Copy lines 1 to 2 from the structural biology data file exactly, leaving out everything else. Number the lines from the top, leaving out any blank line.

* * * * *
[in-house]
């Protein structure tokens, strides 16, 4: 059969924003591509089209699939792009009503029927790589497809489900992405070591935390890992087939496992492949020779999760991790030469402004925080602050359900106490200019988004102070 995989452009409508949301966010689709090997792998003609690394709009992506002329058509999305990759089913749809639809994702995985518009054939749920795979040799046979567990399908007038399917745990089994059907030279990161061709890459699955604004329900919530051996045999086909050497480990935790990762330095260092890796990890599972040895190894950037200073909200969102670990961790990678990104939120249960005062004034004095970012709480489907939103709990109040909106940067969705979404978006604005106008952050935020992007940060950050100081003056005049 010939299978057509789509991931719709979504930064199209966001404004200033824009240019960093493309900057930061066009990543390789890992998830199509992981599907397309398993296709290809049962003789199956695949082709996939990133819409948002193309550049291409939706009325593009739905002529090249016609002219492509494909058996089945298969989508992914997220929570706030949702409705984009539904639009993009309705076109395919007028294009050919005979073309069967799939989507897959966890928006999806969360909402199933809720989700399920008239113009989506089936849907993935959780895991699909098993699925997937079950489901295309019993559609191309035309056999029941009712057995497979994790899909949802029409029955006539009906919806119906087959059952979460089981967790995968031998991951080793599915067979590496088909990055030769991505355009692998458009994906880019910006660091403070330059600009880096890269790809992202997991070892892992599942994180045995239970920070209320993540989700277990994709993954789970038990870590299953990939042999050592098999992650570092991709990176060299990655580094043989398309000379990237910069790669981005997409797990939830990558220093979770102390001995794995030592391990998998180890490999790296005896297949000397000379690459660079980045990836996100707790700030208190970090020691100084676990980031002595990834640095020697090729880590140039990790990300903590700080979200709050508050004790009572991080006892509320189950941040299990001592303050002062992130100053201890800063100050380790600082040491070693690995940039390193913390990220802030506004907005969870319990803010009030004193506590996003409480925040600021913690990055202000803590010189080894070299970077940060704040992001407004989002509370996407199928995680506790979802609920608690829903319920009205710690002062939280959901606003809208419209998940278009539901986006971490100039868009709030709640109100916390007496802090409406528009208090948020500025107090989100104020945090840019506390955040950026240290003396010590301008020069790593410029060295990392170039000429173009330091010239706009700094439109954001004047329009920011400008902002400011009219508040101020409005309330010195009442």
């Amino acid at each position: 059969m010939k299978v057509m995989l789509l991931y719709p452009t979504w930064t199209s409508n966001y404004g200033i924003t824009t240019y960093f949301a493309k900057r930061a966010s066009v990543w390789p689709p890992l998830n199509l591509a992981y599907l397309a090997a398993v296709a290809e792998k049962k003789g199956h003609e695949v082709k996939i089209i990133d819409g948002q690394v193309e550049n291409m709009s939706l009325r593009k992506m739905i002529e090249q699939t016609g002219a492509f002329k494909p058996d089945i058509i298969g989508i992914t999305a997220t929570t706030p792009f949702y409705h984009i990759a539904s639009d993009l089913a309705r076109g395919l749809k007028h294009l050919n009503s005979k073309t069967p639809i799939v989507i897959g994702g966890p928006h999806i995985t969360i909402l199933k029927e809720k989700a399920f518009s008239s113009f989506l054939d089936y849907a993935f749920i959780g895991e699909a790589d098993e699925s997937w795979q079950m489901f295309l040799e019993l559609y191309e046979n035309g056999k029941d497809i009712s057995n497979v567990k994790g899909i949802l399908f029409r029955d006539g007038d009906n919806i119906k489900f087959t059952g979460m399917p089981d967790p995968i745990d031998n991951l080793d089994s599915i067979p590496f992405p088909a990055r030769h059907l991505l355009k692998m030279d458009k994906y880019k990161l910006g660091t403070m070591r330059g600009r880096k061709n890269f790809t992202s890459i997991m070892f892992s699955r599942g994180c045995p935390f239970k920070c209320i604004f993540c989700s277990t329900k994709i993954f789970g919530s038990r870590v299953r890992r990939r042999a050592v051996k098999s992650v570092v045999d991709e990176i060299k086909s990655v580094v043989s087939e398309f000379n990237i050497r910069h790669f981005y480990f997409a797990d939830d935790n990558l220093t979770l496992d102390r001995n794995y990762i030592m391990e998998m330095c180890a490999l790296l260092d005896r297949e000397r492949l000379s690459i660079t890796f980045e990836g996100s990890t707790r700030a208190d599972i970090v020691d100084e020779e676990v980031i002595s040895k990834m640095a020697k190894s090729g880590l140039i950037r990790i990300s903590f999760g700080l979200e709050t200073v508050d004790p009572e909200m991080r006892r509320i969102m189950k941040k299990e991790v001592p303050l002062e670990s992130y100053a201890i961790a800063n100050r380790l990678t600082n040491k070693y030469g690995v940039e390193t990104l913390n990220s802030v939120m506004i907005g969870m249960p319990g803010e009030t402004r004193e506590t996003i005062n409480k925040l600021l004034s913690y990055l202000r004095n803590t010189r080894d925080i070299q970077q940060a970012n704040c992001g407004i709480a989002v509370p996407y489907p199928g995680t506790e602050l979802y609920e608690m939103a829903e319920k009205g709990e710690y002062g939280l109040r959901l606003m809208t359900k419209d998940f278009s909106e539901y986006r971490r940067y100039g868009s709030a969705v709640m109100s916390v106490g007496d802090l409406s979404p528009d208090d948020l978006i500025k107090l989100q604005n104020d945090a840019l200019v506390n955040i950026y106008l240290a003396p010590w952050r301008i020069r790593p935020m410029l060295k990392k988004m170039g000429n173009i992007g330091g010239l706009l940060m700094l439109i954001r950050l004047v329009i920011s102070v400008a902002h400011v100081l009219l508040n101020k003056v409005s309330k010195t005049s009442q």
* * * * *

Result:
[in-house]
């Protein structure tokens, strides 16, 4: 059969924003591509089209699939792009009503029927790589497809489900992405070591935390890992087939496992492949020779999760991790030469402004925080602050359900106490200019988004102070 995989452009409508949301966010689709090997792998003609690394709009992506002329058509999305990759089913749809639809994702995985518009054939749920795979040799046979567990399908007038399917745990089994059907030279990161061709890459699955604004329900919530051996045999086909050497480990935790990762330095260092890796990890599972040895190894950037200073909200969102670990961790990678990104939120249960005062004034004095970012709480489907939103709990109040909106940067969705979404978006604005106008952050935020992007940060950050100081003056005049 010939299978057509789509991931719709979504930064199209966001404004200033824009240019960093493309900057930061066009990543390789890992998830199509992981599907397309398993296709290809049962003789199956695949082709996939990133819409948002193309550049291409939706009325593009739905002529090249016609002219492509494909058996089945298969989508992914997220929570706030949702409705984009539904639009993009309705076109395919007028294009050919005979073309069967799939989507897959966890928006999806969360909402199933809720989700399920008239113009989506089936849907993935959780895991699909098993699925997937079950489901295309019993559609191309035309056999029941009712057995497979994790899909949802029409029955006539009906919806119906087959059952979460089981967790995968031998991951080793599915067979590496088909990055030769991505355009692998458009994906880019910006660091403070330059600009880096890269790809992202997991070892892992599942994180045995239970920070209320993540989700277990994709993954789970038990870590299953990939042999050592098999992650570092991709990176060299990655580094043989398309000379990237910069790669981005997409797990939830990558220093979770102390001995794995030592391990998998180890490999790296005896297949000397000379690459660079980045990836996100707790700030208190970090020691100084676990980031002595990834640095020697090729880590140039990790990300903590700080979200709050508050004790009572991080006892509320189950941040299990001592303050002062992130100053201890800063100050380790600082040491070693690995940039390193913390990220802030506004907005969870319990803010009030004193506590996003409480925040600021913690990055202000803590010189080894070299970077940060704040992001407004989002509370996407199928995680506790979802609920608690829903319920009205710690002062939280959901606003809208419209998940278009539901986006971490100039868009709030709640109100916390007496802090409406528009208090948020500025107090989100104020945090840019506390955040950026240290003396010590301008020069790593410029060295990392170039000429173009330091010239706009700094439109954001004047329009920011400008902002400011009219508040101020409005309330010195009442």